When I enable logging, Azure Storage will log all operations and persist that information into a series of blob files in a special container in the storage account called $logs. The Logging data will be written to blobs in the same storage account I am monitoring in a special container called $logs. Logs will be spread across multiple blob files as discussed in great detail in the MSDN article “About Storage Analytics Logging“. A word of caution, if the storage account is active, logging will produce a LARGE amount of data. In my case, I was seeing a new 150mb log file approximately every 3 minutes. That’s about 70gb per day. In my case, I’ll be storing about 140gb for my 2 days of retention which is only about $6.70 per month. Given the cost of the VM itself, this was inconsequential. But if I had shifted my retention period to a month… this can start to get pricy. Additionally, the storage transactions needed to write the logs to blog storage count against the account limit of 20,000/tps. To help reduce the risk of throttling coming into play to early, the virtual machines I’m monitoring have each been deployed into their own storage account.

The metrics are much more lightweight. These are written to a table and provide a per hour view of the storage account. These are the same values that get surfaced up in the Windows Azure Management portal storage account dashboard. I could easily retain these for a much longer period since it’s only a handful of rows being inserted per hour.

Storage Metrics – hourly summary

Now that we’ve enabled storage analytics and told it to capture the metrics, we can run our test and sit back and look for data to start coming in. After we’ve run testing for several hours, we can then look at the metrics. Metrics get thrown into a series of tables, but since I only care about the blob account, I’m going to look at $MetricsTransactionsBlob. We’ll have multiple rows per hours and can filter based on the type of operation, or get the roll-up across all operations. For general trends, it’s this latter figure I’m most interested in. So I apply a query against the table to get all user operations, “(RowKey eq ‘user;All’)“. The resulting query gives me 1 row per hour that I can look at to help me get a general idea of the performance of the storage account.

You’ll remember that I opted to put my Linux/Oracle virtual machine into its own storage account. So this hour summary gives me a really good, high level overview of the performance of the virtual machine. Key factors I looked at are: Availability (we want to make sure that’s above the storage account 99.9% SLA), Average End to End Latency, and if we have less than 100% availability, what is the count of the number of errors we saw.

I won’t bore you with specific numbers, but over a 24hr period I lowest availability I saw was 99.993% availability and with the most common errors being Server Timeouts, Client Errors, or Network Errors. Seeing these occasionally, as long as the storage account remains above 99.9% availability, should be considered normal ‘noise’. In the transient nature of the cloud, some errors are simply to be expected. We also kept an eye on average end to end latency which during our testing was fairly consistent in the 19-29ms range.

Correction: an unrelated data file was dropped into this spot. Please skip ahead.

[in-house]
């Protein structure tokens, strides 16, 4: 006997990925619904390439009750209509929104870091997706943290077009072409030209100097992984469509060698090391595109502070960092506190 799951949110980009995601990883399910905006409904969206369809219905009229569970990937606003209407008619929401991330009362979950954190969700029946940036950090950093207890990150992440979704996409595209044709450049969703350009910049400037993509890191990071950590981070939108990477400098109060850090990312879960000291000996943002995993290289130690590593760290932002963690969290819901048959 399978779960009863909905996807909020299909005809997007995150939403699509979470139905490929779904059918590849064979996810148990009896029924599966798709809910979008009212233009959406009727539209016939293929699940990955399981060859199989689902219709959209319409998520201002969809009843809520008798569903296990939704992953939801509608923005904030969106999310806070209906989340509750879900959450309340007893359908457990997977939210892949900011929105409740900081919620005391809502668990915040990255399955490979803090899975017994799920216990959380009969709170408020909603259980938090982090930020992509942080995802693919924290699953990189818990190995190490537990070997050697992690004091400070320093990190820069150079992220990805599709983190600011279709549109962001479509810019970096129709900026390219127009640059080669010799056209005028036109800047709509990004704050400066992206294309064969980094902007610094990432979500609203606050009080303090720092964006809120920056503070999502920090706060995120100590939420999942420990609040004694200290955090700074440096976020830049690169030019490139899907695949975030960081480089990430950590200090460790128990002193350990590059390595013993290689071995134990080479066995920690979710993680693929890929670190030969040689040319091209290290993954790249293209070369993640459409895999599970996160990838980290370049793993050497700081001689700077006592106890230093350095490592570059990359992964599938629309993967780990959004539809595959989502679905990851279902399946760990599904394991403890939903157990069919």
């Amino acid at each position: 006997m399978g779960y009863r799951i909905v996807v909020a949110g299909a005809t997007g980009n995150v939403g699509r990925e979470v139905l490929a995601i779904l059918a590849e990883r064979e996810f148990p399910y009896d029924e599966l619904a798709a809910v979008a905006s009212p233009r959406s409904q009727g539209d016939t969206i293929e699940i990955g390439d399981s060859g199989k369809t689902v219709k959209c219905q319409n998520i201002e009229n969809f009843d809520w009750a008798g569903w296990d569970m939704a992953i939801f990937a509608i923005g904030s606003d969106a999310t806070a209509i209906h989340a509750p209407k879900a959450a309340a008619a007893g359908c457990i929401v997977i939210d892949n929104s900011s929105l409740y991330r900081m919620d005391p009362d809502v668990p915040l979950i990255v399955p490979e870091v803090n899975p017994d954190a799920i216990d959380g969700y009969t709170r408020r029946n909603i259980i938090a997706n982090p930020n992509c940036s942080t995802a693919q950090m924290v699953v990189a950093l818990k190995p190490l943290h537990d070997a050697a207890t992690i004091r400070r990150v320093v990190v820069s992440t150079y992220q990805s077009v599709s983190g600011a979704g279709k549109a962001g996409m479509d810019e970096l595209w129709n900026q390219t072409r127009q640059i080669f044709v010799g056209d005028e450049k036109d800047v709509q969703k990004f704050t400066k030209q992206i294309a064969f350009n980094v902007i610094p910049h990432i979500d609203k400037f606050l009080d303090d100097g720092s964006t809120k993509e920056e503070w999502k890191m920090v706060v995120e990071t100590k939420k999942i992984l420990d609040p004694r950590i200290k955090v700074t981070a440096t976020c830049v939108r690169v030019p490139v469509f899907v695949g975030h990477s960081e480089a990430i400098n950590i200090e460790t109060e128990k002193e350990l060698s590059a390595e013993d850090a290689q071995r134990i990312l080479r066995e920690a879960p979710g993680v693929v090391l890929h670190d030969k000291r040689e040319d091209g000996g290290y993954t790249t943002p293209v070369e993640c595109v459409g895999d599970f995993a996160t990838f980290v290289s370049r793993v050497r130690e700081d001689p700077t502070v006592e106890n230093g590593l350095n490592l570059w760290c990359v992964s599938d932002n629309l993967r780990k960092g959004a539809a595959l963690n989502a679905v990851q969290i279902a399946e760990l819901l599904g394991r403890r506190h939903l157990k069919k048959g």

You can learn more about all the data available in these various storage metrics by reviewing ‘Storage Analytics Metrics Table Schema‘ on MSDN.

When we saw numbers that appears “unusual”, we then took the next logical step and inspected the detailed storage logs.

Blob Storage Logs – the devil is in the details

Alright, so things get a bit messier here. First off, the logs are just delimited format files. And while there the metrics can help tell us which period in time we want to look at, depending on the number of storage operations, we may have several logs we need to slog through (In my case, I was getting about 20 150mb log files per hour). So the first step when digging into the logs is to download them. So either write up some code, grab your favorite utility, or perhaps just log into the management portal and download the files for the timeframe you want to take a closer look at. Once that’s done, it’s time for some Excel (yeah, that spreadsheet thing…. Really).

The log files are semi-colon delimited files. As such, the easiest way I found to do ad-hoc inspection of the files is to open them up in a spreadsheet application like Excel. I open up Excel, then do the whole “File -> Open” thing to select the log file I want to look at. I then tell Excel it’s a delimited file with a semi-colon as the delimiter and in a few seconds it will import the file all nice and spreadsheet for me. But before we start doing anything, let’s talk about the log file format. Since the log file doesn’t contain any headers, we either need to know what columns contain the data we want, or add some headers. For the sake of keeping things easy for you (and saving a copy for myself), I created my own Excel file that already has all the log file fields declared in it. So you can just copy and paste from this spreadsheet into your log file once it’s loaded into Excel. For the remainder of this article, I’m going to assume this is what you’ve done.

With our log file headers, we can now start filtering the data. If we’re looking for errors, the first thing we’ll want to do is open up a log file and filter based on “request status”. To do this, select the “Data” tab and click on “filter”. This allows us to click on the various column headings and filter down what we’re looking at. The shot below shows a log that had a couple of errors in it. So I can easily remove the checkbox on “Success” to drill into those specific errors. This is handy if we want to know exactly what happened as the log also contains a “request-id-header” field. With that value, we can open up a support ticket and ask them to dig into the issue more deeply.